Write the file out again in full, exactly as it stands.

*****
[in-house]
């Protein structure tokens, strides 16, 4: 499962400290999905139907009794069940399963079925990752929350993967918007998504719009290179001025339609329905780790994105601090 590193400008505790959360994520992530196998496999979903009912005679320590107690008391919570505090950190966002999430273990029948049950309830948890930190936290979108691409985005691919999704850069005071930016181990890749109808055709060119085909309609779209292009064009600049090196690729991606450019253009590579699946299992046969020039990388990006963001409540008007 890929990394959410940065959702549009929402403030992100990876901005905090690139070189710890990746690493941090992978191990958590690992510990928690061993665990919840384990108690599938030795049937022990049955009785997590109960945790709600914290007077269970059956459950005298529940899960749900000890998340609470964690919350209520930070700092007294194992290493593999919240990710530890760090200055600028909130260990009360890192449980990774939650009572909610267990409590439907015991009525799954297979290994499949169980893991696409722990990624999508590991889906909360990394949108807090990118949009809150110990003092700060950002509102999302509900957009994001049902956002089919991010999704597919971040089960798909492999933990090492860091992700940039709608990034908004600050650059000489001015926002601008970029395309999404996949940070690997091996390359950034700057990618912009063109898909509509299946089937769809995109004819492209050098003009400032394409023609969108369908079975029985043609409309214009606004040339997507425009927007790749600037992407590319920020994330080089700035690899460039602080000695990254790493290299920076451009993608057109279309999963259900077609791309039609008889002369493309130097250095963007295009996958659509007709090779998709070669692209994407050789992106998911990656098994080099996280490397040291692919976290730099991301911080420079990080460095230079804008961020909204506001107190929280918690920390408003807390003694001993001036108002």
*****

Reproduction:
[in-house]
């Protein structure tokens, strides 16, 4: 499962400290999905139907009794069940399963079925990752929350993967918007998504719009290179001025339609329905780790994105601090 590193400008505790959360994520992530196998496999979903009912005679320590107690008391919570505090950190966002999430273990029948049950309830948890930190936290979108691409985005691919999704850069005071930016181990890749109808055709060119085909309609779209292009064009600049090196690729991606450019253009590579699946299992046969020039990388990006963001409540008007 890929990394959410940065959702549009929402403030992100990876901005905090690139070189710890990746690493941090992978191990958590690992510990928690061993665990919840384990108690599938030795049937022990049955009785997590109960945790709600914290007077269970059956459950005298529940899960749900000890998340609470964690919350209520930070700092007294194992290493593999919240990710530890760090200055600028909130260990009360890192449980990774939650009572909610267990409590439907015991009525799954297979290994499949169980893991696409722990990624999508590991889906909360990394949108807090990118949009809150110990003092700060950002509102999302509900957009994001049902956002089919991010999704597919971040089960798909492999933990090492860091992700940039709608990034908004600050650059000489001015926002601008970029395309999404996949940070690997091996390359950034700057990618912009063109898909509509299946089937769809995109004819492209050098003009400032394409023609969108369908079975029985043609409309214009606004040339997507425009927007790749600037992407590319920020994330080089700035690899460039602080000695990254790493290299920076451009993608057109279309999963259900077609791309039609008889002369493309130097250095963007295009996958659509007709090779998709070669692209994407050789992106998911990656098994080099996280490397040291692919976290730099991301911080420079990080460095230079804008961020909204506001107190929280918690920390408003807390003694001993001036108002």